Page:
Learn to use Visual Studio, Visual Studio Online, Application Insights and Team Foundation Server to decrease rework, increase transparency into your application and increase the rate at which you can ship high quality software throughout the application lifecycle
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Team Foundation source control provides standard source code version control functionality, which can scale to handle thousands of developers. Beyond the typical source control functionality, Team Foundation is also an enterprise class software configuration management product that provides integrated version control, issue tracking, and process management for development teams.
Team Foundation source control includes the following features:
Besides being integrated into the Visual Studio environment with other Team Foundation technologies, such as creating a build and work item tracking, the source control also includes a stand-alone graphical user interface and a command line interface.
There are two primary types of roles that use Team Foundation source control.
Contributor A contributor is a user of Team Foundation source control who is primarily concerned with adding, deleting, and modifying files in the source control server. This role is most frequently associated with software developers working on a software project; however, because not all files that are contained in the source control server are necessarily source code files, the contributor role is not limited to developers. For example, a contributor could be a technical writer whose product is documentation, or a graphic artist whose product is a binary image file.
A contributor uses Team Foundation source control as a mechanism for sharing their work with other contributors, for maintaining a historical view of all changes which have been introduced by all contributors, and for archiving their work in a central location that can be backed up for redundancy.
A contributor will use Team Foundation source control to:
Administrator The second role is an administrator who is concerned more with the administration of the source control server and the use of the files that it contains for creating a reproducible software build. An administrator is responsible for maintaining the integrity of data stored in the software configuration management system. This task differs based on a particular system; however it usually involves managing access to the source control server and enforcing a backup policy for data that it contains. Because the software configuration management system is the storehouse for the intellectual property of the company, the administrator has ultimate responsibility for ensuring the availability and the integrity of the corporate intellectual property.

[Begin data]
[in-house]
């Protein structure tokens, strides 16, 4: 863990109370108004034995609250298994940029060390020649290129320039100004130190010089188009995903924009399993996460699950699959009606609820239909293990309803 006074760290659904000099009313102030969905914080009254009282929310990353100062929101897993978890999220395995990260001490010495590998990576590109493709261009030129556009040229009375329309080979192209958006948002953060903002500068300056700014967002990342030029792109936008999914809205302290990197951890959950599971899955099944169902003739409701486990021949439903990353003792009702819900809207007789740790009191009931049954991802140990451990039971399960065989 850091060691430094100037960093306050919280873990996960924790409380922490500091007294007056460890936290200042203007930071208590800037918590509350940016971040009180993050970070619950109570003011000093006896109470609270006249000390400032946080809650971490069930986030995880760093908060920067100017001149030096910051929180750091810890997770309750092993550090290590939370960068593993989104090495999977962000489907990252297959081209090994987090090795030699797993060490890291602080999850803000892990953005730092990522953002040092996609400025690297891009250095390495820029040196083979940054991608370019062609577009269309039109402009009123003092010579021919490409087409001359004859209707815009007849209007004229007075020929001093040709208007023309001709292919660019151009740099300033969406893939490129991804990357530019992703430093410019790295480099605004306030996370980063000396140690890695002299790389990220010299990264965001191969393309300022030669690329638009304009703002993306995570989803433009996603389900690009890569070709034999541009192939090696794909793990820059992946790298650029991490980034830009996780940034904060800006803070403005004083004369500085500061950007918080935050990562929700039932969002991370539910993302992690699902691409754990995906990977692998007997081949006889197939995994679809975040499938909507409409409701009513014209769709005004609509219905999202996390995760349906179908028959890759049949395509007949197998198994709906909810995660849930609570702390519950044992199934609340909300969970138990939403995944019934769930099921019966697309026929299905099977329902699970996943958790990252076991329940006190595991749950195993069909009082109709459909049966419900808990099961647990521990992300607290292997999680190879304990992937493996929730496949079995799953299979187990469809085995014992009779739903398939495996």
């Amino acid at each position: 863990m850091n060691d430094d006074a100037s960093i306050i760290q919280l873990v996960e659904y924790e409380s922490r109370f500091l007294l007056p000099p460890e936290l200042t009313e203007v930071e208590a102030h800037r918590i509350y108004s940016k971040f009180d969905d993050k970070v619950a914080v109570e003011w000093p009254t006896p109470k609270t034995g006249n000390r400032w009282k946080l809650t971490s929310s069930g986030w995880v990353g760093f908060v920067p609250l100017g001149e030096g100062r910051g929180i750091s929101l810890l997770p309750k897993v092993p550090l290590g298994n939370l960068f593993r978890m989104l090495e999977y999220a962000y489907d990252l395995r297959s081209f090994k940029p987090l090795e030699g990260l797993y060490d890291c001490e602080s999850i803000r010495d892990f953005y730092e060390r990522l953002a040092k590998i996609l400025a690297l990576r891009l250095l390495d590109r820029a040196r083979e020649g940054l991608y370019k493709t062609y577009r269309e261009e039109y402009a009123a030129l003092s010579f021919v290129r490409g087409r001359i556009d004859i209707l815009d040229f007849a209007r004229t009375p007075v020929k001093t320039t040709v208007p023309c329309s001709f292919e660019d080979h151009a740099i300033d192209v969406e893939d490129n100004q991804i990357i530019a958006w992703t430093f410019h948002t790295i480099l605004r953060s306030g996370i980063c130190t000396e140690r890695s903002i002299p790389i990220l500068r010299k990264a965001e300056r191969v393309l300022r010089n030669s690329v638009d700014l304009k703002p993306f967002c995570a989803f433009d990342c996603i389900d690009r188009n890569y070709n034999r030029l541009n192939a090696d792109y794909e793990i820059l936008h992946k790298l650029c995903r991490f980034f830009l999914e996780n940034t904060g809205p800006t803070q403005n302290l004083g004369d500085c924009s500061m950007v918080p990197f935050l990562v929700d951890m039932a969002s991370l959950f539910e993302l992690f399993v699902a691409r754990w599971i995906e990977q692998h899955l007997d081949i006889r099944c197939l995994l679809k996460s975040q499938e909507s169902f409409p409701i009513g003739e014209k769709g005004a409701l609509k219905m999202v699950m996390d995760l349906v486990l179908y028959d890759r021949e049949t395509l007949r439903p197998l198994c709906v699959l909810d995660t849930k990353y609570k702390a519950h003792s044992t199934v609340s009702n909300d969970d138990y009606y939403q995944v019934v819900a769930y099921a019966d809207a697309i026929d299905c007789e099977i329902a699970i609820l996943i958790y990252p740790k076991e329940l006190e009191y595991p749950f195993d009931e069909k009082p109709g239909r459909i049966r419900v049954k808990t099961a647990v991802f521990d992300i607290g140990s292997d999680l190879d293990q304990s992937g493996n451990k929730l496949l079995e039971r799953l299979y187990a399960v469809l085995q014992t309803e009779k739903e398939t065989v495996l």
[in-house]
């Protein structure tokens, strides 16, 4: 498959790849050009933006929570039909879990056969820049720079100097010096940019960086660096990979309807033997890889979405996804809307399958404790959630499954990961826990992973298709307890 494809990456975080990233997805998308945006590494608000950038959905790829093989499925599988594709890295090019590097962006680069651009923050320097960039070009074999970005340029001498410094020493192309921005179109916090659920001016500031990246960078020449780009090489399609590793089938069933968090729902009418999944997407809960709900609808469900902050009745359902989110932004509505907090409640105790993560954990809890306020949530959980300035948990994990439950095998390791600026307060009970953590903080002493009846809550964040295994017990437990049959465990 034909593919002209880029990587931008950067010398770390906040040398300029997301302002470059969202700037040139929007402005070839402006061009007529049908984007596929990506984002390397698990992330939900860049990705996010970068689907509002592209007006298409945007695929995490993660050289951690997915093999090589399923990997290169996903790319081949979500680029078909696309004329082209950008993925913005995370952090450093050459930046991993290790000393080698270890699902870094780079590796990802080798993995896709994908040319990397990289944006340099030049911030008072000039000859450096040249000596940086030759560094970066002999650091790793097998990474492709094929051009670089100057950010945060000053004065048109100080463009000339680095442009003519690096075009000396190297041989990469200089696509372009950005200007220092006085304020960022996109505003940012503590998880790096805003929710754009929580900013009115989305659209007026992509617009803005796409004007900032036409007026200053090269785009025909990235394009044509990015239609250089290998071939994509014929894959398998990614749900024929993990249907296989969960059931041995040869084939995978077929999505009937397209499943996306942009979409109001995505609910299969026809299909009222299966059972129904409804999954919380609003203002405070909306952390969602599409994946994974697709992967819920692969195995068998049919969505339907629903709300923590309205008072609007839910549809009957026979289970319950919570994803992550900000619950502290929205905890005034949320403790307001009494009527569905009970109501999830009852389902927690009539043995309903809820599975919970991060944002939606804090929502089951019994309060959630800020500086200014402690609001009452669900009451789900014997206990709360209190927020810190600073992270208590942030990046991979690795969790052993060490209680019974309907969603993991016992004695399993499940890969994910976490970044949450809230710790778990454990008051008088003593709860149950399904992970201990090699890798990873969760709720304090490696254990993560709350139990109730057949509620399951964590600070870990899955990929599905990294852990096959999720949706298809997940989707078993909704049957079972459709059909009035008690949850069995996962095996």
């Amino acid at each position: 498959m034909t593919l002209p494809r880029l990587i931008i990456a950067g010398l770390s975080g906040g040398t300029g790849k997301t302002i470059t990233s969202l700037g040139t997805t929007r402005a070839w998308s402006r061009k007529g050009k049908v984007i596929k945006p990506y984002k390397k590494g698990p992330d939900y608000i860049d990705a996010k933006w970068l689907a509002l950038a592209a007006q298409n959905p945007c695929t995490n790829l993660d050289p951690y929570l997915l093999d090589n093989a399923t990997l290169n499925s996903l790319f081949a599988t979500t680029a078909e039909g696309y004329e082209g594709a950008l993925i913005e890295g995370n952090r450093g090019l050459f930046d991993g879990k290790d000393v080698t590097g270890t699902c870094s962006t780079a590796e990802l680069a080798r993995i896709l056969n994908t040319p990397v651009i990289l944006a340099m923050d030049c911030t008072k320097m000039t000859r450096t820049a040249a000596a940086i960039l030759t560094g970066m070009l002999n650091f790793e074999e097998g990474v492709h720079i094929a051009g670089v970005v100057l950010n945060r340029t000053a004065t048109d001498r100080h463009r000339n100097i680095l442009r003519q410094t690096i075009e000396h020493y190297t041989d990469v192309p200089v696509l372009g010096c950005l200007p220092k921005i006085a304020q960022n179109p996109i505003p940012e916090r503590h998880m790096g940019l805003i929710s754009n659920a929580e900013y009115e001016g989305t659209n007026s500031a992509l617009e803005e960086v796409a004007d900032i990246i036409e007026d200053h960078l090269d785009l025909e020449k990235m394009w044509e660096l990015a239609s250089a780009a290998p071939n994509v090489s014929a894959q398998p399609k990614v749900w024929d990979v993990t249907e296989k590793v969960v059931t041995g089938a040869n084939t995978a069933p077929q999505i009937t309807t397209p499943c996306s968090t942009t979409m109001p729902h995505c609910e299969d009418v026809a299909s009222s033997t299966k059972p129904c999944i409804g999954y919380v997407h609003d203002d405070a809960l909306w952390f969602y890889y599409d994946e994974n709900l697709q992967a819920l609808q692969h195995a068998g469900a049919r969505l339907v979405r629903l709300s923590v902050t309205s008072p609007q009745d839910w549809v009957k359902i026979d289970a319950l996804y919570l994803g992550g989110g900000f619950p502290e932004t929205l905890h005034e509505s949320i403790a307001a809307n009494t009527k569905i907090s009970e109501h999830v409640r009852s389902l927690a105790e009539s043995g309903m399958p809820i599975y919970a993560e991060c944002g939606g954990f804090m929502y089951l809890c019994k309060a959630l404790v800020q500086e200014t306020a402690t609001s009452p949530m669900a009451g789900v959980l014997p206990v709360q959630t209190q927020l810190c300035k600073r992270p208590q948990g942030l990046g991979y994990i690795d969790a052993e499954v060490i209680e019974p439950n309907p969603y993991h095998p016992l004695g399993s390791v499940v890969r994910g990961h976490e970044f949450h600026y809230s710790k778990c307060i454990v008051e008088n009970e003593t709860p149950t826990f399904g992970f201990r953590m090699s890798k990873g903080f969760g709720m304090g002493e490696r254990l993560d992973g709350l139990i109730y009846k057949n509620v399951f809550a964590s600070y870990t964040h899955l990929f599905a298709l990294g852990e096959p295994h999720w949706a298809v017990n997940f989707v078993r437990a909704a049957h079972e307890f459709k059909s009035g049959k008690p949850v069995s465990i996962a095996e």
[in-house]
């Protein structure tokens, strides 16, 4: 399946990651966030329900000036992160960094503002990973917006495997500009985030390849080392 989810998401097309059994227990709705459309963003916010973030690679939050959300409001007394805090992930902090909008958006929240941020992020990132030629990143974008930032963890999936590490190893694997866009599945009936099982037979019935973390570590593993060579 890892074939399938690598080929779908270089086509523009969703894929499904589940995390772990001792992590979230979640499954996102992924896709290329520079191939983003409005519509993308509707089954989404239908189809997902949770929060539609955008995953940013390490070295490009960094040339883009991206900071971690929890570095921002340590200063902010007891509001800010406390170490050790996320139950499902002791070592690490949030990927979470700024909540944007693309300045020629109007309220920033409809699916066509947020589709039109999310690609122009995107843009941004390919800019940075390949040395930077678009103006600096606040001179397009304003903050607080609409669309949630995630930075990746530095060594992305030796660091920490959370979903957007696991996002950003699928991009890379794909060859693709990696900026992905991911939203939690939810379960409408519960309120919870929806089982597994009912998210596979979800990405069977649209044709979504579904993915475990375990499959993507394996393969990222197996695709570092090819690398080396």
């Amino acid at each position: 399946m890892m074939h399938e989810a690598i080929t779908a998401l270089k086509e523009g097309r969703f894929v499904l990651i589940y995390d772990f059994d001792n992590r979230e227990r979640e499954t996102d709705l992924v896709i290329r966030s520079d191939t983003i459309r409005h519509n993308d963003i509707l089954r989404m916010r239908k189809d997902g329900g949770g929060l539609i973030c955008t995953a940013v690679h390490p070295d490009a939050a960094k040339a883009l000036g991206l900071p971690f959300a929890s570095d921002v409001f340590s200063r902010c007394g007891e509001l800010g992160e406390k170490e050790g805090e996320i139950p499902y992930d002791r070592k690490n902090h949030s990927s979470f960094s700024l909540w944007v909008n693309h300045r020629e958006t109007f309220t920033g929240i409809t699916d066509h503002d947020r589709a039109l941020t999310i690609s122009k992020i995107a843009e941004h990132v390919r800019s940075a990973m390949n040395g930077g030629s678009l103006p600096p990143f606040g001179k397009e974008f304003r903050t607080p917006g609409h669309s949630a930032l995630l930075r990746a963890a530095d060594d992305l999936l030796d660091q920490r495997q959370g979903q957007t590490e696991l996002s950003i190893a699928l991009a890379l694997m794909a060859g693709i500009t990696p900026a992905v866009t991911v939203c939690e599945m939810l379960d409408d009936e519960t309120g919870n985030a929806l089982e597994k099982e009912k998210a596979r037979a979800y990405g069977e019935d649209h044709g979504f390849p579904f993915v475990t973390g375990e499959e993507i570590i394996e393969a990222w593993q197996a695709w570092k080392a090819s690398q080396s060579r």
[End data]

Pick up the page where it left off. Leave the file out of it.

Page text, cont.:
The administrator is responsible for managing and branching the various code lines in the source control server according to the configuration management methodology being employed by the team. Typically, the software configuration management engineer is the one who enforces policies, such as which branches are writeable and when a branch should be created.
The administrator might also be responsible for merging changes between branches; however, this role is frequently trusted to contributors in most environments. The administrator might also be responsible for producing a reproducible build from the files placed in the software configuration management system. To this extent, the administrator needs the ability to mark a snapshot of the files during the build process for later retrieval. The administrator might also have to archive and version the intermediate and final output of the build process for later review.
An administrator will use Team Foundation source control to: